Building consensus

[image: Markus, handwringing]
Sometimes, building consensus takes a little bending: Me, at the Shanghai Interop of 2017. In-joke: there’s “STC” on the slide.
In the Virtual Observatory, procedures are built on consensus: No (relevant) decisions are passed based some sort of majority vote. While I personally think that’s a very good thing in general – you really don’t want to clobber minorities, and I couldn’t even give a minimal size of such a minority below which it might be ok to ignore them –, there is a profound operational reason for that: We cannot force data centers or software writers to comply with our standards, so they had better agree with them in the first place.

However, building consensus (to avoid Chomsky’s somewhat odious notion of manufacturing consent) is hard. In my current work, this insight manifests itself most strongly when I wear my hat as chair of the IVOA Semantics Working Group, where we need to sort items from a certain part of the world into separate boxes and label those, that is, we’re building vocabularies. “Part of the world” can be formalised, and there are big phrases like “universe of discourse” to denote such formalisations, but to give you an idea, it’s things like reference frames, topics astronomy in general talks about (think journal keywords), relationships between data collections and services, or the roles of files related to or making up a dataset. If you visit the VO’s vocabulary repository, you will see what parts we are trying to systematise, and if you skim the current draft for the next release of Vocabularies in the VO, in section two you can find a few reasons why we are bothering to do that.

As you may expect if you have ever tried classifications like this, what boxes (”concepts” in the argot of the semantics folks) there should be and how to label them are questions with plenty of room for dissent. A case study for this is the discussion on VEP-001 and its successors that has been going on since late last year; it also illustrates that we are not talking about bikeshedding here. The discussion clarified much and, in particular, led to substantial improvements not only to the concept in question but also far beyond that. If you are interested, have a look at a few mail threads (here, here, here, or here; more discussion happened live at meetings).

An ideal outcome of such a process is, of course, a solution that is obvious in retrospect, so everyone just agrees. Sometimes, that doesn’t happen, and one of these times is VEP-001 and the VEP-003 it evolved into. A spontanous splinter between sessions of this week’s Virtual Interop yielded two rather sensible names for the concept we had identified in the previous debates: #sibling on the one hand, and #co-derived on the other (in case you’re RDF-minded: the full vocabulary URIs are obtained by prefixing this with the vocabulary URI, http://www.ivoa.net/rdf/datalink/core). Choosing between the two is a bit of a matter of taste, but also of perhaps changing implementations, and so I don’t see a clear preference. And the people in the conference didn’t reach an agreement before people on the North American west coast really had to have some well-deserved sleep.

In such a situation – extensive discussion yields some very few, apparently rather equivalent solution –, I suspect it is the time to resort to some sort of polling after all. So, in the session I’ve asked the people involved to give their pain level on a scale of 1 to 10. Given there are quite a few consensus scales out there already (I’m too lazy to look for references now, but I’ll retrofit them here if you send some in), I felt this was a bit hasty after I had closed the z**m^H^H^H^H telecon client. But then, thinking about it, I started to like that scale, and so during a little bike ride I came up with what’s below. And since I started liking it, I thought I could put it into words, and into a form I can reference when similar situations come up in the future. And so, here it is:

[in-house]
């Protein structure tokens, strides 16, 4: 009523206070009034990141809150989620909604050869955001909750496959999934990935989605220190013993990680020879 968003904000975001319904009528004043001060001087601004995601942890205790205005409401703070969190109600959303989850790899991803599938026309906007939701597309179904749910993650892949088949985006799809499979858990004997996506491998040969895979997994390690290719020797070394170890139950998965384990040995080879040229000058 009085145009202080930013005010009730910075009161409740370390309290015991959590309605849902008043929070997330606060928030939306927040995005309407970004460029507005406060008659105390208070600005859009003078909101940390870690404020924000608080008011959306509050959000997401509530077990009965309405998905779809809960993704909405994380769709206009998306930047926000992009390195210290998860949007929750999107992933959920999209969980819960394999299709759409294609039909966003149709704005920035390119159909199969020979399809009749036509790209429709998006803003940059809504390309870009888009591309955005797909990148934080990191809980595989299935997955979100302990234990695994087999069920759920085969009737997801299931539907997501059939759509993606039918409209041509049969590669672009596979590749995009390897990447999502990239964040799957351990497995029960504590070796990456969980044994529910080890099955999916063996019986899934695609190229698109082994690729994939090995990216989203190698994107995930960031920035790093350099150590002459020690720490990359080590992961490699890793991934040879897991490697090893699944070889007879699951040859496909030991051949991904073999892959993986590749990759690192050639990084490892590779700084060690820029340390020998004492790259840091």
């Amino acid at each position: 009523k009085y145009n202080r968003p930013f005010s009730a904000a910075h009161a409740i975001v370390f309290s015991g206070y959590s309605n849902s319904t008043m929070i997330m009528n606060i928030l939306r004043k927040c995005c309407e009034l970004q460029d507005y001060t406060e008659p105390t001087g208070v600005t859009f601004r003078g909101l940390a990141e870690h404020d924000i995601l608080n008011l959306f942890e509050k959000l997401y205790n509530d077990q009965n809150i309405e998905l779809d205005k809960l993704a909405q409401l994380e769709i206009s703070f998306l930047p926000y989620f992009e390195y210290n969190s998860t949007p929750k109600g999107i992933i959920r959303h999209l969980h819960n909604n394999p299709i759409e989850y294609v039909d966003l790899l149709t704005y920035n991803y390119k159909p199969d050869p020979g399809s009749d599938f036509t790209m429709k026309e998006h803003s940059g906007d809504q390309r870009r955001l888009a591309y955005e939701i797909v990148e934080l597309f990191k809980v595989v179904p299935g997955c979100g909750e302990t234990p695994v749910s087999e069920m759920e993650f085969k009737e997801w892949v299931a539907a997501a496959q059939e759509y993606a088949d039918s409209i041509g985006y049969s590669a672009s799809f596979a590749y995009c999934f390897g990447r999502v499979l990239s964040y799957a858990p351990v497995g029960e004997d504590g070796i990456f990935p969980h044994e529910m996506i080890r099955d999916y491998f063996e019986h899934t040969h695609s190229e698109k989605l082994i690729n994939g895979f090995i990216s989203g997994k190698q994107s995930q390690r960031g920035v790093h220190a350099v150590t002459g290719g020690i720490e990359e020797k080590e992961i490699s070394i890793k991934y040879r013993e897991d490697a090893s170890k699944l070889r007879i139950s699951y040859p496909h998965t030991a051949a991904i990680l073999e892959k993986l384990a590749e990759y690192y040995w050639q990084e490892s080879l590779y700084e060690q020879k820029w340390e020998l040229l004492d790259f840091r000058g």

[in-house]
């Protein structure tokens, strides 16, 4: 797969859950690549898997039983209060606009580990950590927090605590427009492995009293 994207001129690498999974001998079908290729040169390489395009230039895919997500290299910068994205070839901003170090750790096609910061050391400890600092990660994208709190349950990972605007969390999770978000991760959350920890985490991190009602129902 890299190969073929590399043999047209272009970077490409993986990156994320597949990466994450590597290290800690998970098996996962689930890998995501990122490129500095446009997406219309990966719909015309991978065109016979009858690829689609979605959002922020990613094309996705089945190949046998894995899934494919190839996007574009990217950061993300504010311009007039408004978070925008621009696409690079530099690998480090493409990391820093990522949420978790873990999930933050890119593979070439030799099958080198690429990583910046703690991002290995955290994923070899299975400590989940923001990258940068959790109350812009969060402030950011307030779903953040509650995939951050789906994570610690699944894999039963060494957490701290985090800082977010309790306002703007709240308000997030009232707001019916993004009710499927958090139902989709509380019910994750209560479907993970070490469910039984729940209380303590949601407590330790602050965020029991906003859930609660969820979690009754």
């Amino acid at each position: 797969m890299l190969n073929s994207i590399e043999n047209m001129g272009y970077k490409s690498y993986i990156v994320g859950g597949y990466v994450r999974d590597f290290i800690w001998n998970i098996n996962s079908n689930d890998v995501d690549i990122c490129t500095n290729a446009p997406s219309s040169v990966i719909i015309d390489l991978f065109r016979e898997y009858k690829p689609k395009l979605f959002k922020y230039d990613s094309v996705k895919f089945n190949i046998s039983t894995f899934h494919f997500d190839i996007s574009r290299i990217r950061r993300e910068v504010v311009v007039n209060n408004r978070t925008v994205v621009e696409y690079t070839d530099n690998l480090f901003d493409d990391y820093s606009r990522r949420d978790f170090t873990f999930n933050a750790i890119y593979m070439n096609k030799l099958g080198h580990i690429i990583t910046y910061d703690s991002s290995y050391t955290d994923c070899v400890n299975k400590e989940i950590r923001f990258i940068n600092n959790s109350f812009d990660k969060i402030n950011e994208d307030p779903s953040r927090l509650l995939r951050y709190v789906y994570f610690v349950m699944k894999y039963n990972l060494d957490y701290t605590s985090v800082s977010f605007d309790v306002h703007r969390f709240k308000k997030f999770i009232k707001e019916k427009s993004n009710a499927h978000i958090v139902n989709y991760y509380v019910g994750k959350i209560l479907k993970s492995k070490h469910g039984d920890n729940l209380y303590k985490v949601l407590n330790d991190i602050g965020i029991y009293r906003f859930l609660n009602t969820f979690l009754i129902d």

Markus’ Pain Level Scale

  1. Oh wow. I’m enthusiastic about it, and I’d get really cross if we didn’t do it.
  2. It’s great. I don’t think we’ll find a better solution. People better have really strong reasons to reject it.
  3. Fine. Just go ahead.
  4. Quite reasonable. I have some doubts, but I either don’t have a good alternative, or the alternatives certainly won’t improve matters.
  5. Reasonable. I can live with it, possibly accepting a very moderate amount of pain (like: change an implemenation that I think is fine as it is).
  6. Sigh. I don’t like it much. If you think it’s useful, do it, but don’t blame me if it later turns out it stinks.
  7. Ouch. I wish we didn’t have to go there. For instance: This is going to uglify a few things I care about.
  8. Yikes. I think it’s a bad idea. Honestly, let’s not do it. It’s going to make quite a few things a lot uglier, though I give you it might still just barely work.
  9. OMG. What are you thinking? I won’t go near it, and I pity everyone who will have to. And it’s quite likely going to blow up some things I care about.
  10. Blech. To me, this clearly is a grave mistake that will impact a lot of things very adversely. If I can do anything within reason to stop it, I’ll do it. Consider this a veto, and shame on you if you override it.

You can qualify this with:

+
I’ve thought long and hard about this, and I think I understand the matter in depth. You’ll hence need arguments of the profundity of the Earth’s outer core to sway me.
(unqualified)
I’ve thought about this, and as far as I understand the matter I’m sure about it. More information, solid arguments, or a sudden inspiration while showering might still sway me.
This is a gut feeling. It could very well be phantom pain. Feel free to try a differential diagnosis.

If you like the scale, too, feel free to reference it as https://blog.g-vo.org/building-consensus/#scale.